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The Omnibus Rule: Are You Ready?

Kegler Brown Health Care News

Earlier this year, the U.S. Department of Health and Human Services rolled out the Omnibus Rule. Health care providers and their business associates have until September 23rd of this year to comply with the rule (for existing business associate agreements, changes must be made by September 22nd of next year). The big question is: are you prepared for the Omnibus Rule?

The Omnibus Rule is the final rule that implements a number of provisions to the Health Information Technology for Economic and Clinical Health (HITECH) Act. It provides for significant changes to the security and privacy rules under HIPAA, and for large penalties for non-compliance (up to $1.5 million for a second offense in the same calendar year).

The scope of the rule is broad and includes, but is not limited to, the following: a revised standard for breach notification; patient access to electronic information; limitations on use/disclosure of protected health information (PHI) for marketing without a patient’s authorization; revisions to notices of privacy practices; restrictions on the sale of PHI; requirements for protecting and transmitting electronic health information; regulation of fees charged for access; and the use of data for research. All covered entities will be impacted by the Omnibus Rule. Covered entities include health plans, health care clearinghouses and health care providers who transmit any information in electronic form.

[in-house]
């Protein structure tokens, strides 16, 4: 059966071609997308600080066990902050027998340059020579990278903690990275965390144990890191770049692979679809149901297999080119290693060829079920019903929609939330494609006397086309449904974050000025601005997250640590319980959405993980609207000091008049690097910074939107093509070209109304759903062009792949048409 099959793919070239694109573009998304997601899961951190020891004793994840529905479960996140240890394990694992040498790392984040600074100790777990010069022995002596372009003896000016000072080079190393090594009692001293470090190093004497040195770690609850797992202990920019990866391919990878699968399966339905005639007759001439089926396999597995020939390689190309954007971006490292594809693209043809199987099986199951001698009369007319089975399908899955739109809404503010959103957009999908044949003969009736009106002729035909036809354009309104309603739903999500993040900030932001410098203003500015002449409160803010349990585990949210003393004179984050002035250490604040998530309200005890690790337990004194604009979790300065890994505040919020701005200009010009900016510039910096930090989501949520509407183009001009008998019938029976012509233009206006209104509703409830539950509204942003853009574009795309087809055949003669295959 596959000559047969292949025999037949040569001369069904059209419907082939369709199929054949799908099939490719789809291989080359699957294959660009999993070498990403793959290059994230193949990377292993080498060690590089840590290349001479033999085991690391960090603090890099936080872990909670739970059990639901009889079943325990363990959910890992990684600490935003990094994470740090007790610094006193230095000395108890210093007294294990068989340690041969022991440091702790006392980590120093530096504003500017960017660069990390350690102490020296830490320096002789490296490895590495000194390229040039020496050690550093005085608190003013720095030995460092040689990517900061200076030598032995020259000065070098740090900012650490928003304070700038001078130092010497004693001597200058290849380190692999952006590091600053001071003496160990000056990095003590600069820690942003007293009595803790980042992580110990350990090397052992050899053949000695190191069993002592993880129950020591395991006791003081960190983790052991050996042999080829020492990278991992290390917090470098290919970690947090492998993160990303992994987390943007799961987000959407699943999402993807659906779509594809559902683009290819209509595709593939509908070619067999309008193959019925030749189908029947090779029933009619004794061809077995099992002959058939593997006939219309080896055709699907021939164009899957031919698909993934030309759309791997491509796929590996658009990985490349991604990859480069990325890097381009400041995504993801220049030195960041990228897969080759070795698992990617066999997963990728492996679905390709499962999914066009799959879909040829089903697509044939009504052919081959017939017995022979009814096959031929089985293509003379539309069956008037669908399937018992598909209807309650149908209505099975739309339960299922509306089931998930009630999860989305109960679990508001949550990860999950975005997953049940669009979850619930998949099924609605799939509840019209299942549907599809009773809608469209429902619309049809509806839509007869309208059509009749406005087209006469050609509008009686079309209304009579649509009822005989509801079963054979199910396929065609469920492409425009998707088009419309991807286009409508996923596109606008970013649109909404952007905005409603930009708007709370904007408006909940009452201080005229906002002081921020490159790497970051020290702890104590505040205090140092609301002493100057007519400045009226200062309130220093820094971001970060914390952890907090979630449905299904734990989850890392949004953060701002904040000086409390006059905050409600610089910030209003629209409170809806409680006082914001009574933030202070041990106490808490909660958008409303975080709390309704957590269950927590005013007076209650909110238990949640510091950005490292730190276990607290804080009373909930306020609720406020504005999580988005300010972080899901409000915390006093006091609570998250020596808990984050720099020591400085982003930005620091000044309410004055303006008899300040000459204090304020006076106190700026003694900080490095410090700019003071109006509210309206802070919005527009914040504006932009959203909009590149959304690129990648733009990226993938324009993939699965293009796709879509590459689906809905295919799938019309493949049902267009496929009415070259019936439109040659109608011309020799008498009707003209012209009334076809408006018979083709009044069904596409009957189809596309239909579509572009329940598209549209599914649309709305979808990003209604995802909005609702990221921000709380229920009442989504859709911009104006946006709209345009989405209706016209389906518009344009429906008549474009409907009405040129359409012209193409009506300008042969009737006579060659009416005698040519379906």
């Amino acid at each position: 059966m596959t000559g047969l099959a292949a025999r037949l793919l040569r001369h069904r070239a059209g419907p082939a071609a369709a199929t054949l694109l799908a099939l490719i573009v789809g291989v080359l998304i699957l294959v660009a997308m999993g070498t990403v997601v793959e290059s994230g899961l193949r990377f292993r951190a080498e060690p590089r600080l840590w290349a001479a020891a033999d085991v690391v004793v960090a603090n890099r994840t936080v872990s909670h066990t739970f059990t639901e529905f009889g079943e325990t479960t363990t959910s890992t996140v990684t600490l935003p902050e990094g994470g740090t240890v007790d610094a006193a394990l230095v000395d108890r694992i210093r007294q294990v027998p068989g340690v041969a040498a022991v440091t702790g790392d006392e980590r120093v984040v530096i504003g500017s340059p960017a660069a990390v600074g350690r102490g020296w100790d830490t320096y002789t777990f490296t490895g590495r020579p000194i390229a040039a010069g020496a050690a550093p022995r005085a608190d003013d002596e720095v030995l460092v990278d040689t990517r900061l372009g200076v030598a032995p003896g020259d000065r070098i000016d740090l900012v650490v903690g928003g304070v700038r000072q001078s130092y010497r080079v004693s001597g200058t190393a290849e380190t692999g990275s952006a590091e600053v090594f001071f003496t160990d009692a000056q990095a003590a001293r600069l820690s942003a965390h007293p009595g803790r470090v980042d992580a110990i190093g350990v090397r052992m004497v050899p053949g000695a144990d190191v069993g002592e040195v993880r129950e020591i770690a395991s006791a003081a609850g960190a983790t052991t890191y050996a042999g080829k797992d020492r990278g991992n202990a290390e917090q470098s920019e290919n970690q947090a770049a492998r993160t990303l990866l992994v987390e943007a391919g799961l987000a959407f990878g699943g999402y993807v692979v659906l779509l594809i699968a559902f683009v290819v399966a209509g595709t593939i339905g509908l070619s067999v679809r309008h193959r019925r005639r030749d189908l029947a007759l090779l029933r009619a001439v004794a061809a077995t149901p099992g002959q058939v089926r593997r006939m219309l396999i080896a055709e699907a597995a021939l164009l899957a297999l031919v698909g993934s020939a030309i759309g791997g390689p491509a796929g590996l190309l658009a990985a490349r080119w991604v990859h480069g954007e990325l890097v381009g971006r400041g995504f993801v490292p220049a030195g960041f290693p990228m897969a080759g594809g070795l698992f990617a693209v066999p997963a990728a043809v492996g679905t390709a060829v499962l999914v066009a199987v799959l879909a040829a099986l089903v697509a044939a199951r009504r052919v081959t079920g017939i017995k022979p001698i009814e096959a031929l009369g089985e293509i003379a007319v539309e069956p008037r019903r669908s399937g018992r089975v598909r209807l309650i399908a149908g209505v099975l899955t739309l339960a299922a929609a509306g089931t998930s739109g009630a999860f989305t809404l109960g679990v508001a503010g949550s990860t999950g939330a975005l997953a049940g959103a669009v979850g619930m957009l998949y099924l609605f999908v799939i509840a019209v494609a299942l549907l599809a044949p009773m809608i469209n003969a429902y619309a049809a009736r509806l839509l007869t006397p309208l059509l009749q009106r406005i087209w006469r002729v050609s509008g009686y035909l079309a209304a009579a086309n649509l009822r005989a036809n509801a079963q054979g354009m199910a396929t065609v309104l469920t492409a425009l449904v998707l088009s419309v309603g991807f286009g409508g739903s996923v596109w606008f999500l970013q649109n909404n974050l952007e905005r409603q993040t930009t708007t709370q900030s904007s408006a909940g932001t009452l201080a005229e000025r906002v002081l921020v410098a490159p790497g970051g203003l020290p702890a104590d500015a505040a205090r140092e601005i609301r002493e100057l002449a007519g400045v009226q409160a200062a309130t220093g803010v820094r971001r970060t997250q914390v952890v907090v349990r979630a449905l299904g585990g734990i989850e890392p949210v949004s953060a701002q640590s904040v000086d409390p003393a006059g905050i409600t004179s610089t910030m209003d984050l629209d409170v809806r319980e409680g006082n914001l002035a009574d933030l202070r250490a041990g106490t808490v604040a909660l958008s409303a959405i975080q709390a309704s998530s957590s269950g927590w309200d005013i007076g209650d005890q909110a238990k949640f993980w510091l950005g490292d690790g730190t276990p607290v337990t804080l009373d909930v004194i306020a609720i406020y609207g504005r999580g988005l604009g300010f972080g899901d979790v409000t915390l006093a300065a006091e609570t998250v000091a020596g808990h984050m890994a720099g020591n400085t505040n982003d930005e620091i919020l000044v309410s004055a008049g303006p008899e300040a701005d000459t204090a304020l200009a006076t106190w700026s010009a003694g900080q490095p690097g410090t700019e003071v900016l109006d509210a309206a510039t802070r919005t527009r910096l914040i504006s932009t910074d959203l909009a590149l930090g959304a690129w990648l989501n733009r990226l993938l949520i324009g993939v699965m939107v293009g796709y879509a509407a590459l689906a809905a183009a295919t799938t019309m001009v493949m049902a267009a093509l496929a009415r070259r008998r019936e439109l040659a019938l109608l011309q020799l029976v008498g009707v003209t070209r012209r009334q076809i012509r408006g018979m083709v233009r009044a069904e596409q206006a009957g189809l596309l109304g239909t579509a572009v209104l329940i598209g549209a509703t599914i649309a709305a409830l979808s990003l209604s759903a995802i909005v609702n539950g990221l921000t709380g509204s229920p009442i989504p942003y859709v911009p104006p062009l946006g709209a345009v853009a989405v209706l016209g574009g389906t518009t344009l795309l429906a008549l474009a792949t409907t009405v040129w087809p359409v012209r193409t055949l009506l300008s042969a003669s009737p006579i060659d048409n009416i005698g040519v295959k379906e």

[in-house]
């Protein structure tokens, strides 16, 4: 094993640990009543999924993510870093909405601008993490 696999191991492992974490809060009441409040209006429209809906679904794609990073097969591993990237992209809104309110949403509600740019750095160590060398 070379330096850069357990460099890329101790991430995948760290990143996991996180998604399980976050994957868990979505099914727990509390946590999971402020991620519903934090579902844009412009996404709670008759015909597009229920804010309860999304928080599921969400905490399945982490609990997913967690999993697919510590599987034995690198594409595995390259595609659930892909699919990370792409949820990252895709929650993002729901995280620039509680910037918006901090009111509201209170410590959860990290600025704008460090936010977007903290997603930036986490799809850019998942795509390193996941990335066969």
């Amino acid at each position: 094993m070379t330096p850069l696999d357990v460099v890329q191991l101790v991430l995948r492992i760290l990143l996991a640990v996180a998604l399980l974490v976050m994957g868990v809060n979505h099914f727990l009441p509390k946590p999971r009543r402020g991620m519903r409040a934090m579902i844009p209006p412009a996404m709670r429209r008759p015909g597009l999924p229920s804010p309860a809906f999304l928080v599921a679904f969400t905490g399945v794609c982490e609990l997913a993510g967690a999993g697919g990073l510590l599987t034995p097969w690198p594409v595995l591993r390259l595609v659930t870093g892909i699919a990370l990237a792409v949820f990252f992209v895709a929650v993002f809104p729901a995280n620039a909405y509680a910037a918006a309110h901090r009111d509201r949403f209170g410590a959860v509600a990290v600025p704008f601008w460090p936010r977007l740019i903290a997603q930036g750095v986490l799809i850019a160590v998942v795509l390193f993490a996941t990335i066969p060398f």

It is anticipated with the new rule that the Health and Human Services Office of Civil Rights will increase its enforcement efforts to ensure compliance with the privacy and security rules. The breach standard has become more stringent and penalties are steep under the new rule. Under the new standard for breach notifications, a health care provider is required to prove no harm was done versus the previous standard, which presumed there was no harm to a patient when a breach occurred.

All covered entities must have a HIPAA compliance program in place. Compliance programs should include all of the following:

  1. Written policies and procedures to protect both the security and privacy of PHI. HIPAA is very specific on the administrative requirements.
  2. Business associate agreements in place with each subcontractor who creates, maintains, transmits or retains PHI.
  3. Training of your workforce regarding handling PHI.
  4. A Notice of Privacy Practices (updated, as required by the Omnibus Rule).
  5. Disclosures of PHI limited to those instances permitted by HIPAA. All authorizations for release of information must comply with HIPAA.

Even if you already have a compliance program in place, understanding the changes in the Omnibus Rule is crucial because these changes are broad and certain procedures need to be revised. For example, a patient can request that PHI not be disclosed to his/her health plan if the health care item or service has been paid in full by someone other than the health plan. Covered entities must develop a method to keep this information from being inadvertently sent to a health plan, such as during an audit.

The goal of a compliance program is to keep PHI both private and secure as required by HIPAA and HITECH. However, if you do experience a breach, the last thing you want is to find yourself investigated by the Office of Civil Rights without a program in place and therefore exposed to higher penalties. Prepare your company for the new provisions now, so if HIPAA authorities come knocking on your door, you’ll be ready.

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